<img height="1" width="1" style="display:none" src="https://www.facebook.com/tr?id=2619149828102266&amp;ev=PageView&amp;noscript=1">
Contact Us
close-button
sidebar image
Schedule your free phone consult.

MST-Avoid-Study-Burnout.jpgOne of the biggest fears students have about tackling big exams like the MCAT and the USMLE Step 1 is getting burnt out.

The stress, the pressure, and long hours of studying for weeks can take its toll on anyone’s stamina, and it can be challenging to stay motivated as you move into your critical final studying push before exam day.

Luckily, by following these four tips, you can prepare yourself well to avoid and deal with burnout during your exam preparation.

1. Get good sleep!

Almost invariably, every student I've tutored was not initially sleeping at least 7 hours per night. The primary reason sleep is so critical is because the main root cause of burnout is stress. If you don’t sleep enough while studying, everything will seem more stressful—every question you miss, every memorization mix up, etc., will feel like a huge crisis instead of what it truly is: a small setback and a normal part of the studying process. Furthermore, when you are sleep deprived, your studying ability, memorization recall, and critical thinking skills will be much worse. This will slow your progress and increase setbacks, which then will seem worse than they are because you are stressed and sleep-deprived.

Many times, students in this situation end up in a bad cycle where they feel that the problem is they need to study more, so they study longer hours and sleep less, which causes even more issues and more stress until they finally crash and feel they cannot go on. Do not fall into this cycle! Make getting enough sleep your first priority and view it as a critical part of your study plan. (Plus, take advantage of the fact that you can do this now. Sleep usually becomes a much greater challenge once your clerkships and residency begin.)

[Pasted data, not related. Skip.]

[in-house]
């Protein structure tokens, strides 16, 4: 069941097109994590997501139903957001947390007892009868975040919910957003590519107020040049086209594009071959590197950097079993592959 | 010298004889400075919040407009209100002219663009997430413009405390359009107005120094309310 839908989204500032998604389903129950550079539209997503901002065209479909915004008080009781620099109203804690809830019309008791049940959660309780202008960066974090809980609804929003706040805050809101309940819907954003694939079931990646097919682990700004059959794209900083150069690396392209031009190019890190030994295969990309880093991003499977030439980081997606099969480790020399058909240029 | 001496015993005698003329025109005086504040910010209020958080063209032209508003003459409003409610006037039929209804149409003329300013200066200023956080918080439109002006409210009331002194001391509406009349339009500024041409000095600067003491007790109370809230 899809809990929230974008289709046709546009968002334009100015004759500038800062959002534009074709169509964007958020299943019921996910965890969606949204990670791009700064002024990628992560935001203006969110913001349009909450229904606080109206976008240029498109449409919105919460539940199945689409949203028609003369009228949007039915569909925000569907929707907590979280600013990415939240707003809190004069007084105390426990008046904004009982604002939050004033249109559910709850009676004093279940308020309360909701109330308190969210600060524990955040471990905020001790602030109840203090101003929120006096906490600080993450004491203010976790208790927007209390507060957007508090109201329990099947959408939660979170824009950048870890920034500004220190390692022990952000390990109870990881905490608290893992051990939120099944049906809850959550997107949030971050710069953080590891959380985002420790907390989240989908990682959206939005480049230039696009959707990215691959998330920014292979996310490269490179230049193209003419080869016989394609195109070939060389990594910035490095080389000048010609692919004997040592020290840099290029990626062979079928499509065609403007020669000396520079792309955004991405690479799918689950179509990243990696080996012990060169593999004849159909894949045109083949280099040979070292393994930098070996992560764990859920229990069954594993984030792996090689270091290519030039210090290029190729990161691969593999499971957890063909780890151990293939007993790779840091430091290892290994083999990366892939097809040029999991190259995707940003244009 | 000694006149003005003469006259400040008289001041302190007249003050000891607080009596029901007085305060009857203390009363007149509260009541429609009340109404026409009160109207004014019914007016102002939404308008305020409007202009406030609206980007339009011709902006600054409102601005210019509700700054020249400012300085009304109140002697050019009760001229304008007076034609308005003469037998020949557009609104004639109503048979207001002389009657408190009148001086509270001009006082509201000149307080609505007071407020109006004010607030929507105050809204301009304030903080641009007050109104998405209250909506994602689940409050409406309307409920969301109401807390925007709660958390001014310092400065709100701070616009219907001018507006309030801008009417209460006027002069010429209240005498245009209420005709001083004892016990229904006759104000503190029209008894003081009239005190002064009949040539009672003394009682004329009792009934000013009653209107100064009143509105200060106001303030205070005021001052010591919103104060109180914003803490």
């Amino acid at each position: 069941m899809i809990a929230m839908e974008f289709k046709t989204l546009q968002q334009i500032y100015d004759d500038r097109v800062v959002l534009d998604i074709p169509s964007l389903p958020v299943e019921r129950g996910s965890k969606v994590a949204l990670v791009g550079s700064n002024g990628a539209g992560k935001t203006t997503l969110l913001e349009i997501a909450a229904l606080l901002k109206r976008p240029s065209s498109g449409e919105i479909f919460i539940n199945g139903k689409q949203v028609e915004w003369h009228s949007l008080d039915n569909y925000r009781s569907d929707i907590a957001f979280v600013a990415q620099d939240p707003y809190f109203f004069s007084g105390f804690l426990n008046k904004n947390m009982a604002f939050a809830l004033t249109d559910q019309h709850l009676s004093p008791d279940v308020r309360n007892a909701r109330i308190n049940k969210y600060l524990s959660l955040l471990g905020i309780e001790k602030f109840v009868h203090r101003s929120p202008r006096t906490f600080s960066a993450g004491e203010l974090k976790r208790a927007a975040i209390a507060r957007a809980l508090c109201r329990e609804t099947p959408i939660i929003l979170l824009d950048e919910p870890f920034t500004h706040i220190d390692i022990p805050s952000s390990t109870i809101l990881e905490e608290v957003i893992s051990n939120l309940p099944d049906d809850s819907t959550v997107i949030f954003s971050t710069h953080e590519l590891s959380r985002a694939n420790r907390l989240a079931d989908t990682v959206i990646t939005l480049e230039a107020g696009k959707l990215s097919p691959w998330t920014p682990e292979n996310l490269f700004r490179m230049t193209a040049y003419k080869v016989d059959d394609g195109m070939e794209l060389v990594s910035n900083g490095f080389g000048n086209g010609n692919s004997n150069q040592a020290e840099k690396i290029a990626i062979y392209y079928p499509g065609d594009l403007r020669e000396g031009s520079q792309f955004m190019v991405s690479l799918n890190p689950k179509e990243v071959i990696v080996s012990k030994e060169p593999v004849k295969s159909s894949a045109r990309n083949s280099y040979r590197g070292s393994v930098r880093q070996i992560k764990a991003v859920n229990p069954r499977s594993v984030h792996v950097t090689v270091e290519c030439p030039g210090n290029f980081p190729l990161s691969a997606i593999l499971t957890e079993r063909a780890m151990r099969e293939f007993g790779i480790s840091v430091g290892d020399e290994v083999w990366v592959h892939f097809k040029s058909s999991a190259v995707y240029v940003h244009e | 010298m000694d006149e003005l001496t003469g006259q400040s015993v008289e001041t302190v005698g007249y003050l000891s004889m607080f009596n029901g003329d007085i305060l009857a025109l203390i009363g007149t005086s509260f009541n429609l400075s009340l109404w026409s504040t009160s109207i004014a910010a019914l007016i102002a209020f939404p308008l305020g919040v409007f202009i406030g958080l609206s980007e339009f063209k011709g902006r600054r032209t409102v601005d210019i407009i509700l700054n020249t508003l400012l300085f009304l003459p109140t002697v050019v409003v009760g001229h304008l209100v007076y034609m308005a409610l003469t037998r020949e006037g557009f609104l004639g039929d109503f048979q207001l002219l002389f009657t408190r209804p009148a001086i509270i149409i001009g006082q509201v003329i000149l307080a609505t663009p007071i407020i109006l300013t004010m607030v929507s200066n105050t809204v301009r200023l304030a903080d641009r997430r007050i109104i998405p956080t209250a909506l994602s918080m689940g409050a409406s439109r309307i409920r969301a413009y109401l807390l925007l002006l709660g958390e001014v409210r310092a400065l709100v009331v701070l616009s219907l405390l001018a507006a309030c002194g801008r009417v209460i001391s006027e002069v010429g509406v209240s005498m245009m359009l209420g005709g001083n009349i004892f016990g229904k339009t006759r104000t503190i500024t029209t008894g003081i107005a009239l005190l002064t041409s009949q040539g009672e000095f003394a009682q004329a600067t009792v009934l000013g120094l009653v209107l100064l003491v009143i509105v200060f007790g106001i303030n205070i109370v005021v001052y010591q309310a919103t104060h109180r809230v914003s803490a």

2. Exercise regularly.

Regular exercise during your study period is extremely beneficial for several reasons. Exercise is a stress reliever and will help increase your focus while studying. Exercise will also make you more tired at bedtime, making it easier to fall asleep and sleep well. Studying for hours everyday is a very sedentary activity and can feel very monotonous. The more monotonous it feels, the more it becomes stressful and feels like it will never end, and this leads to burnout.

If you make sure to exercise at least 30 minutes per day—even if it's just making time to go for a walk and truly give yourself a break from studying—your day will have more variety, and that goes a long way to avoiding burnout. Often times, students feel like they don’t have enough time to exercise while studying for a big exam. In reality, the exercise saves you time: it makes your studying more effective, relieves stress, and enhances your test taking ability, leading to more progress in less time studying. Make exercise a priority and you will boost your performance and avoid feeling overwhelmed.

3. Stay present and avoid distractions while studying.